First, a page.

(Blair Gable/Reuters)


It was easy to write off the Ottawa Senators in mid-February, when suddenly injuries left them without three of their top players.

Jason Spezza played just the first five games of the season before a herniated disc in his back required surgery. Then a right knee problem sidelined Milan Michalek and caused him to miss 25 of 27 games from Feb. 13 through April 11. And on the same day Michalek missed his first game, reigning Norris Trophy winner Erik Karlsson suffered a lacerated left Achilles tendon and has been out ever since. If that wasn’t enough, starting in late February, starting goaltender Craig Anderson missed 18 games with a sprained ankle.

But somehow the Senators, a group composed of both grizzled veterans and plucky youngsters, didn’t simply cope with the absence of some of their best players — they managed to keep pace in the Eastern Conference playoff picture.

“I think this season has a lot to do with our leadership group, they’ve kept us through some times when we’ve been down,” said winger Erik Condra, who is in his second full NHL season. Condra cited the efforts of captain Daniel Alfredsson, Chris Philips and Chris Neil, who “really kept us young guys afloat.”

Ottawa has gone 15-8-4 since losing Karlsson to injury, weathered recent struggles – the Senators lost five straight before their current three-game winning streak — and sits sixth in the East with 50 points. Alfredsson said the Senators have done a good job of making the best of what they have this season and not allowing the injuries to be a ready-made excuse.

“You don’t try to look for excuses. The one thing you know if you do you’re not giving yourself a great chance,” Alfredsson said. “If you don’t it might not work out but you know you gave it everything you had and I think that’s what we’ve been doing.”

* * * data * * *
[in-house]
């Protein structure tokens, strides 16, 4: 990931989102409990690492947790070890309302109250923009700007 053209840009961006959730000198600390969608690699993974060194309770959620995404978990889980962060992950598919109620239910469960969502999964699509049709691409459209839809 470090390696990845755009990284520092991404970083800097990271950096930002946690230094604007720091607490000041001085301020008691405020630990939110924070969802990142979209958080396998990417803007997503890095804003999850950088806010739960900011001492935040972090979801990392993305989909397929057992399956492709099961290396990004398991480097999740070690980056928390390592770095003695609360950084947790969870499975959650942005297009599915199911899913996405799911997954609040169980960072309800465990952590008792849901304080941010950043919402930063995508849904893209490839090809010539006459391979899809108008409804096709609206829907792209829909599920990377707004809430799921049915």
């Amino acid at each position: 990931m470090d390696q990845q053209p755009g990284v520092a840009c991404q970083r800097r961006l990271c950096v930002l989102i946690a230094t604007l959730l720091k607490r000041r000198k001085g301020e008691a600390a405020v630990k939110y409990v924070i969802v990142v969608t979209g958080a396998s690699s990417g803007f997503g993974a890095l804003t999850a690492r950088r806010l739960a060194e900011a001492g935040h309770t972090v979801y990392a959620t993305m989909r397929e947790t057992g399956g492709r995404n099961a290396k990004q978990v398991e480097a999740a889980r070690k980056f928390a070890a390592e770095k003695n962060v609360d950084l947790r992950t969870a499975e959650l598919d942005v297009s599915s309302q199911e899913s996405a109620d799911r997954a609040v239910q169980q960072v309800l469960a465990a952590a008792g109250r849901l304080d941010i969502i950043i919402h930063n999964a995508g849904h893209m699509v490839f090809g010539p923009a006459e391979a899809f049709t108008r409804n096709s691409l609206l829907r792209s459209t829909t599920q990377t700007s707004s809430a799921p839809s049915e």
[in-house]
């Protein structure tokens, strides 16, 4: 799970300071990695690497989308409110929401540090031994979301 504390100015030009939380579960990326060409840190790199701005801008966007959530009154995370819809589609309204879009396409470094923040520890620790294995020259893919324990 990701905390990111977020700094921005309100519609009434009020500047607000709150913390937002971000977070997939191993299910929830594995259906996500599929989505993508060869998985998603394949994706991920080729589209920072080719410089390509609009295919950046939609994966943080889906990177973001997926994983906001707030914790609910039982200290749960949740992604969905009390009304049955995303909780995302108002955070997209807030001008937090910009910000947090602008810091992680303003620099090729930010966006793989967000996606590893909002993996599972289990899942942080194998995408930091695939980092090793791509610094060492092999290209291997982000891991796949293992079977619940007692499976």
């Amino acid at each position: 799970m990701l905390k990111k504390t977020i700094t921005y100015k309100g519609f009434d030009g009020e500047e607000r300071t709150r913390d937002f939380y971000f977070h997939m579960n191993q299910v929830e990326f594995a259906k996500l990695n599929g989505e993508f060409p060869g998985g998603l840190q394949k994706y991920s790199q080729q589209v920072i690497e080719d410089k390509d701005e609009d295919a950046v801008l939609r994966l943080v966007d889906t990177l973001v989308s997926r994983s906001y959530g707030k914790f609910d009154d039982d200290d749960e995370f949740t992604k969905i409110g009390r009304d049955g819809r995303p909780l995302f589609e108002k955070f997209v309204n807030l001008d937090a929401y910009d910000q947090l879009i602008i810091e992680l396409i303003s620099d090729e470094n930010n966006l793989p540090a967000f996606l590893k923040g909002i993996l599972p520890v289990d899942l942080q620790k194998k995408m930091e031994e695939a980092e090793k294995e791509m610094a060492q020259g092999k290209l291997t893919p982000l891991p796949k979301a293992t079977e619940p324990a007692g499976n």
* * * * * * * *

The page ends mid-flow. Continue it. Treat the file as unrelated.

Alfredsson believes the Senators’ mix of older players and young up-and-comers has proved beneficial in navigating this unpredictable season as well.  “Young enthusiasm is rubbing off on us older guys, and I think our experience helps them calm down in some situations,” Alfredsson said.

Among those on Senators’ roster who have played at least 28 games this season, five – Condra, Colin Greening, Jim O’Brien and defensemen Patrick Wiercioch and Eric Gryba – are home-grown players who worked their way up through the AHL’s Binghamton Senators together and won the Calder Cup in 2011. They’re all in their rookie or second NHL season but play important rolesm and sometimes youth is a benefit in the face of adversity.

“I think a lot of us, we’re young and we don’t know any better. We just go out there and have fun and play our game,” Condra said. “We’re used to playing with each other and used to winning and we don’t like to lose.”

Thursday night, Washington faces a Senators squad with Anderson and Michalek back in the fold. Spezza and Karlsson remain sidelined indefinitely, but the defenseman is holding out hope he might be able to play in the playoffs.

Regardless who is in Ottawa’s lineup, though, the Capitals know that this should be another solid challenge of their recent success.

“Through their injuries they haven’t lost a step,” Coach Adam Oates said. “To me that means that they’re well coached; they understand the plan here. They have guys that didn’t let the team fold, they’ve got good goaltending, goals-against is low and they do a lot of things well. You can’t take them lightly.”